Bernardo M. Villegas
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Looking Back At Harvard Years (Part 2)

          Another outstanding professor at Harvard at that time was Alexander Gerschenkron who taught a two-semester course on Economic History that was required for all Ph.D. students.  Professor Gerschenkron, who passed away in 1978, was born in Russia, educated in Austria and migrated to the U.S. in 1938.  He taught at Harvard for 25 years.  He was a paragon of a multidisciplinary scholar, showing a mastery of many subjects from history of economic thought, economic history, economics of the Soviet Union, statistics, and Greek poetry.  He spoke many languages such as Latin, Greek, French, German and of course, English.  He pioneered in the study of economic backwardness, setting the foundation for subsequent studies of other economists of development economics or the study of Third World countries.  He did not define economic backwardness but alluded to related factors such as income per capita, amount of social overhead capital, literacy, savings and level of technology.  With his distinct Russian accent when speaking English, there was never a dull moment in his classes. He was one of those who influenced me to always take a multidisciplinary approach in my teaching and writings.                                                                                                                 

         Obviously, the Harvard professor who had the greatest influence on me was my thesis adviser, Professor Abram Bergson who passed away in 2003 at the age of 89 (it seems economists live long!).  Professor Bergson was the proponent of the Social Welfare Function which allowed the determination of the optimum allocation of resources in society without the need for interpersonal comparisons of preferences.  As the first Nobel Prize in Economics, Paul A. Samuelson, wrote in a biographical memoir about him, Bergson was the first protege of the great Wassily Leontief who will be described below.  Samuelson himself, who obtained his Ph.D. from Harvard but taught at the neighboring Massachusetts Institute of Technology, (MIT), was the second protege of Leontief.  In addition to his being a pioneer in the field of Welfare Economics (an advanced subject in Microeconomic which I took under him), Professor Bergson was the leading expert on Soviet Economics at Harvard.  He guided me in my writing on “Investment Criteria for Industrial Development” in which I studied the various criteria that the Philippine Government then should consider in giving incentives to the appropriate industries that will contribute most to the industrialization of the country.  Because of his insights into the disastrous industrialization policies of Russia under communist rule, he kept on reminding me that although some incentives are necessary to encourage investments in sectors that would benefit society the most (e.g. labor intensive or export oriented), market forces should be allowed to operate as much as possible.  I owe a lot to Professor Bergson for my bias in favor of the social market model that I describe in this essay.

        Our batch was fortunate to have another champion for quantitative analysis who gave birth to the very important technique called input-output analysis.  Professor Wassily Leontief, a Russian-American economist, was well known for his research on input-output tables which enabled economists to determine how changes in one economic sector may affect other sectors.  For his work on input-out analysis, Leontief received the Nobel Prize in Economic Science in 1973.  Thanks to his works, a good number of our professors and students at CRC and later at UA&P have become known for their expertise in the use of input-output tables to analyze leading Philippine industries, such as the electronics, textile, steel, and automotive industries.  It was partly due to the influence of Professor Leontief that Dr. Estanislao and I decided to focus on industrial economics as the competitive advantage of the School of Economics of UA&P in the Philippines.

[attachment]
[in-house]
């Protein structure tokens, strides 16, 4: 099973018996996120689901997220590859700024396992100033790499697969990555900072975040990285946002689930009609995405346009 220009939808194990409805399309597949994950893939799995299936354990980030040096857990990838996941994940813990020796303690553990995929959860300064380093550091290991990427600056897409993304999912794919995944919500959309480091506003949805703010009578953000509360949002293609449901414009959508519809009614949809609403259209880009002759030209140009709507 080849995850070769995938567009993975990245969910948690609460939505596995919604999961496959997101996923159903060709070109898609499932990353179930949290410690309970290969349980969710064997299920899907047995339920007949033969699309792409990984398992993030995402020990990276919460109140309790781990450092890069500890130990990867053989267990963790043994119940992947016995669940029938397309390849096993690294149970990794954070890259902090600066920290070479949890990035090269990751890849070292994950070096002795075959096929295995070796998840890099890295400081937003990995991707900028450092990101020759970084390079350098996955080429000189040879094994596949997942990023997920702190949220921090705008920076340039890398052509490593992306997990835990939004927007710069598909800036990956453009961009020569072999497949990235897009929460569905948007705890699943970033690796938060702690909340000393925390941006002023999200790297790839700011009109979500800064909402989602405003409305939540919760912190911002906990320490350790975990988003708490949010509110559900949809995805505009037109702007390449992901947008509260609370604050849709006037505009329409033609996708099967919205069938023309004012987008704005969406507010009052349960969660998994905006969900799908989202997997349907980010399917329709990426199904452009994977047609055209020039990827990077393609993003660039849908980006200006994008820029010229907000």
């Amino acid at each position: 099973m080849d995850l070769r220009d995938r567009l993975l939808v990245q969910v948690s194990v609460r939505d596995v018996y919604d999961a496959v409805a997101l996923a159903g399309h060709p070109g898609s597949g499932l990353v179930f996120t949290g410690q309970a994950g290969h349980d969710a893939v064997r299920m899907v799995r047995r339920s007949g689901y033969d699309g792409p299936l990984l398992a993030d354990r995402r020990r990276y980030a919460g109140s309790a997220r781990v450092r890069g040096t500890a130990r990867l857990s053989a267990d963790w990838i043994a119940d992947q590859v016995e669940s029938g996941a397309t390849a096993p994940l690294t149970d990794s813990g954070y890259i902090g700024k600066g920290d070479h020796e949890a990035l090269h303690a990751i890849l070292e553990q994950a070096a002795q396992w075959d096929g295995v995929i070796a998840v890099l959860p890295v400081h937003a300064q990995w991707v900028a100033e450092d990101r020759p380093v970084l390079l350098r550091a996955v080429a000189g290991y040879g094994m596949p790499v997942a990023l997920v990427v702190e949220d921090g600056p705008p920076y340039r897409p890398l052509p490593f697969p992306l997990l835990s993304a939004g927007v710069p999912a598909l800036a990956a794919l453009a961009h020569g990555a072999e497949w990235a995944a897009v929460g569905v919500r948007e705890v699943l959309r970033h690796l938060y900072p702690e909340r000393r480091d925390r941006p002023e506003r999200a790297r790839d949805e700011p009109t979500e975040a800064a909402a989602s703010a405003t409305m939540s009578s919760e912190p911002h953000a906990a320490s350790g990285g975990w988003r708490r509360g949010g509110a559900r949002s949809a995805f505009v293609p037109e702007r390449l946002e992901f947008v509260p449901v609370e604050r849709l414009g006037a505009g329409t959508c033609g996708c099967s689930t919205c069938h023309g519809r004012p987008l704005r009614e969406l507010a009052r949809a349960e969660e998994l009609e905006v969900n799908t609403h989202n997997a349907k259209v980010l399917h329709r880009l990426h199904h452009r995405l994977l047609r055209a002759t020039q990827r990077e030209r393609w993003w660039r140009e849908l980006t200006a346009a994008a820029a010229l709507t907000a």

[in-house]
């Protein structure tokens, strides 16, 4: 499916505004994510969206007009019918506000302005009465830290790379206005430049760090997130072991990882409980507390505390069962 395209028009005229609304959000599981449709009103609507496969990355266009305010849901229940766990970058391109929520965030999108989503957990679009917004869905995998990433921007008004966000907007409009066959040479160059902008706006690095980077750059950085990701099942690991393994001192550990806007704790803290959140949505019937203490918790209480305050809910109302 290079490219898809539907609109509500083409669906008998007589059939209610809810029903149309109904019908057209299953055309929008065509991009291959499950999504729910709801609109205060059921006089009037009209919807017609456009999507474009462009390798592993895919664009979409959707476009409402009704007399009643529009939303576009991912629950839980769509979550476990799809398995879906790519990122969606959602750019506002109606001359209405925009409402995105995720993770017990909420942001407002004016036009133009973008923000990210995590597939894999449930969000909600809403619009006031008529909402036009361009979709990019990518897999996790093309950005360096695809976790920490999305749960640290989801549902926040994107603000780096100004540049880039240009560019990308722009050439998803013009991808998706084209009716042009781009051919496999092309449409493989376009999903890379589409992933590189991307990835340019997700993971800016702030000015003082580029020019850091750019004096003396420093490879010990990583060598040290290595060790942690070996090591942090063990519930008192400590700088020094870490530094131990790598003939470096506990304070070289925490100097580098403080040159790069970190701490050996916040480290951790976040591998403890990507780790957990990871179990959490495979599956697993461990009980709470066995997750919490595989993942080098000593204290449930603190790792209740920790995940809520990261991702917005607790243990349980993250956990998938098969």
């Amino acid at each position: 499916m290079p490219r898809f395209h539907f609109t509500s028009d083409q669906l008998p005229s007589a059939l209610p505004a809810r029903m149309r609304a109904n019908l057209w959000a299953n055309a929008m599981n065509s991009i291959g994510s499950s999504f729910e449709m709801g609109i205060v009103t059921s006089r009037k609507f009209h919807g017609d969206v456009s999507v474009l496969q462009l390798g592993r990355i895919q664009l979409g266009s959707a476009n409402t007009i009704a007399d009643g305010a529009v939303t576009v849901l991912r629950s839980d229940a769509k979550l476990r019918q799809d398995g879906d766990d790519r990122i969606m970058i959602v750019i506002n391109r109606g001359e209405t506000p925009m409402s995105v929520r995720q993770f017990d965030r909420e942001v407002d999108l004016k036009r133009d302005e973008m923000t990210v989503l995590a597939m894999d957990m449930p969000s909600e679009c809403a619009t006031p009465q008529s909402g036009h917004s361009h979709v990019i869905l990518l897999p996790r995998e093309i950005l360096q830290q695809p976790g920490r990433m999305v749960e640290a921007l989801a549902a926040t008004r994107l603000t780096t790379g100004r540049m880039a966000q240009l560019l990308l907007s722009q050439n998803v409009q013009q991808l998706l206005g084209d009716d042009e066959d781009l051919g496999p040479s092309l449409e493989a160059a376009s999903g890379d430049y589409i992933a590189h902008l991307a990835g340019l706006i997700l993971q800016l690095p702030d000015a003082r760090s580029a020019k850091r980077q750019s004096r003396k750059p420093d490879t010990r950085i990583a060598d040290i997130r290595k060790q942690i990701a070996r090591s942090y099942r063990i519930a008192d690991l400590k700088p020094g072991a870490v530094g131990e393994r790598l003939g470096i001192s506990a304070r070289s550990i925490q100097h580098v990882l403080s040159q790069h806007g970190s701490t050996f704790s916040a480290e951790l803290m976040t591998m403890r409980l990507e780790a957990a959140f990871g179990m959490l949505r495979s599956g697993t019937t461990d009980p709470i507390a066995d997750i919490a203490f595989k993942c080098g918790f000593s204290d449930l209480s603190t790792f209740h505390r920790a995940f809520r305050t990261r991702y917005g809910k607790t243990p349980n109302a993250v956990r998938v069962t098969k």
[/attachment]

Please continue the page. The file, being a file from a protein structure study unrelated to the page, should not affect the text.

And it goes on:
Input-output analysis reveals the extensive process by which inputs in one industry produce outputs for consumption or final demand or for inputs into another industry.  The matrix devised by Leontief is often used to show the effect of a change in production of a final good on the demand for inputs.  The analysis assumes that input proportions are fixed (which of course can be valid over the short term).  Thus, the use of input-output analysis is limited to rough approximations rather than predictions.  Input-output was novel in the early sixties and inspired large-scale empirical work.  Much later in 2010, its iterative method was recognized as an early intellectual precursor of Google’s PageRank.  Leontief gave us a large dose of the use of quantitative data in the study of economics.  I remember struggling with 50 by 50 matrix equations and feeding data into the humongous computers that filled whole rooms at that time, not to mention the numerous punch cards that were needed to operate the computers. Whatever preference I had for the more philosophical approach to economics (used by the founders of the study economics such as David Ricardo, Adam Smith and Thomas Malthus) was more than balanced by the insistence of professors like Leontief on the need for empirical evidence in the study of economic issues.  (To be continued).